# Maximize the smallest nonzero singular value

I want to maximize the smallest nonzero singular value of (non-square) matrix $$X$$. This is equivalent to maximizing $$\lambda_{\min}(X^\top X)$$, which can be reformulated as follows

$$\begin{array}{ll} \underset{t, X}{\text{maximize}} & t\\ \text{subject to} & t \, \mathbb{I} - X^\top X \preceq 0\end{array}$$

One can reformulate the last constraint using the Schur complement iff $$\mathbb{I}$$ is negative semidefinite, which is absurd. So the claim is that the last constraint is non-convex. Is there any other tool to reformulate the last constraint as a convex constraint?

• Perhaps maximize the trace – воитель May 16 at 18:53
• I'm a little confused. Are there more constraints? Maximizing the smallest eigenvalue of $X^TX$ over all $X$ is clearly unbounded. Is $X$ given? In that case the constraint is clearly just linear in $t$... – Travis C Cuvelier May 16 at 19:18
• You can add a Frobenius norm constant on X and constain it by some known constant C – Rohit Arora May 16 at 19:47
• Is $X$ fat or tall? – Rodrigo de Azevedo May 20 at 5:51
• $X$ is a fat matrix – Rohit Arora May 20 at 22:07

I'm not totally sure if this is answering your question, but let $$\boldsymbol{\lambda}$$ be a vector that you can think of as containing the eigenvalues of $$\mathbf{X}^T\mathbf{X}$$. I'm assuming that the Frobenius norm constraint you mentioned in your comment is of the form $$||X||_{F}^2 \le c$$. Let $$\mathbf{1}$$ be a vector of all 1s. Assume $$\mathbf{X} \in \mathbb{R}^{M\times N}$$. I think you should start with the program:
$$\max_{\lambda,t} t$$ $$\text{st. } \mathbf{1}t \preccurlyeq \boldsymbol{\lambda}$$ $$\boldsymbol{\lambda} \succcurlyeq 0$$ $$\mathbf{1}^T\boldsymbol{\lambda} \le c$$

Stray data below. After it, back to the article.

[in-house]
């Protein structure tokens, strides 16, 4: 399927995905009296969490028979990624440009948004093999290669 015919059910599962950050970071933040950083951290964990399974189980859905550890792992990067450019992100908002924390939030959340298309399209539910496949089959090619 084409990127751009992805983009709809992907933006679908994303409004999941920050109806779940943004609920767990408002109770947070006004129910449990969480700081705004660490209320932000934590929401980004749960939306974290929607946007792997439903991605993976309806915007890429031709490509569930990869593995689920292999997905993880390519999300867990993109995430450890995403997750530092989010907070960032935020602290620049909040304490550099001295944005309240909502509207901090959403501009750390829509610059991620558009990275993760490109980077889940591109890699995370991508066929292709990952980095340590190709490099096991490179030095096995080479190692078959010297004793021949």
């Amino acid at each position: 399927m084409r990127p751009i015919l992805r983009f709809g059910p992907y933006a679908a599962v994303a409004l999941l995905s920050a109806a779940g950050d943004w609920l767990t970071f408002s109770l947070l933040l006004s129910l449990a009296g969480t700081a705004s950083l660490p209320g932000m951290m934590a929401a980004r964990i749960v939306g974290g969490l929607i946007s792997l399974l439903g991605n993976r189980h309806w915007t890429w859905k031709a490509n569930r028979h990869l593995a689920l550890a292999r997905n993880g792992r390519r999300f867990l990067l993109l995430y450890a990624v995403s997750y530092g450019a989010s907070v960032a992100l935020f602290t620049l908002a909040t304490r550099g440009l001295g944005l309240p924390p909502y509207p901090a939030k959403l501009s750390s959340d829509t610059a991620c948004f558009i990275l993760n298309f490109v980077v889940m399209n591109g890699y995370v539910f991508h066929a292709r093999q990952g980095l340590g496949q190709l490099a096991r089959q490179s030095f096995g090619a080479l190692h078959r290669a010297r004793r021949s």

If, by chance, you wanted a constraint of the form $$||X||_{F}^2 = c$$ you should start with:
$$\max_{\lambda,t} t$$ $$\text{st. } \mathbf{1}t \preccurlyeq \boldsymbol{\lambda}$$ $$\boldsymbol{\lambda} \succcurlyeq 0$$ $$\mathbf{1}^T\boldsymbol{\lambda} = c$$
Both of these are clearly linear programs. You can find an $$\mathbf{X}$$ that achieves the solution easily enough. First put $$\boldsymbol{\lambda}$$ into a diagonal matrix, say $$\mathbf{S}$$ and augment it with the appropriate number of zeros such that it has the same dimensions of $$\mathbf{X}$$, ie $$\begin{bmatrix}\lambda_1 &0 &0 \\ 0& \ddots &0 \\ 0& 0 & \lambda_N \\ 0 & 0 & 0\\ \vdots & \vdots & \vdots \end{bmatrix}.$$ Pick your favorite orthogonal matrix $$\mathbf{V}\in\mathbb{R}^{M\times M}$$ and your second favorite orthogonal matrix $$\mathbf{U}\in\mathbb{R}^{N\times N}$$. Let $$\mathbf{R} = \sqrt{\mathbf{S}}$$ (elementwise I guess, idk if the matrix square root is technically allowed for non-square matrices). Let $$\mathbf{X} = \mathbf{V}\mathbf{R}\mathbf{U}^T$$ then clearly $$\mathbf{X}^T\mathbf{X} = \mathbf{U}\mathbf{S}\mathbf{U}^T.$$ This matrix has the eigenvalues that you want.
• Thank you for the solution. The solution is not unique. It depends on the choice of $U$ and $V$ – Rohit Arora May 16 at 22:43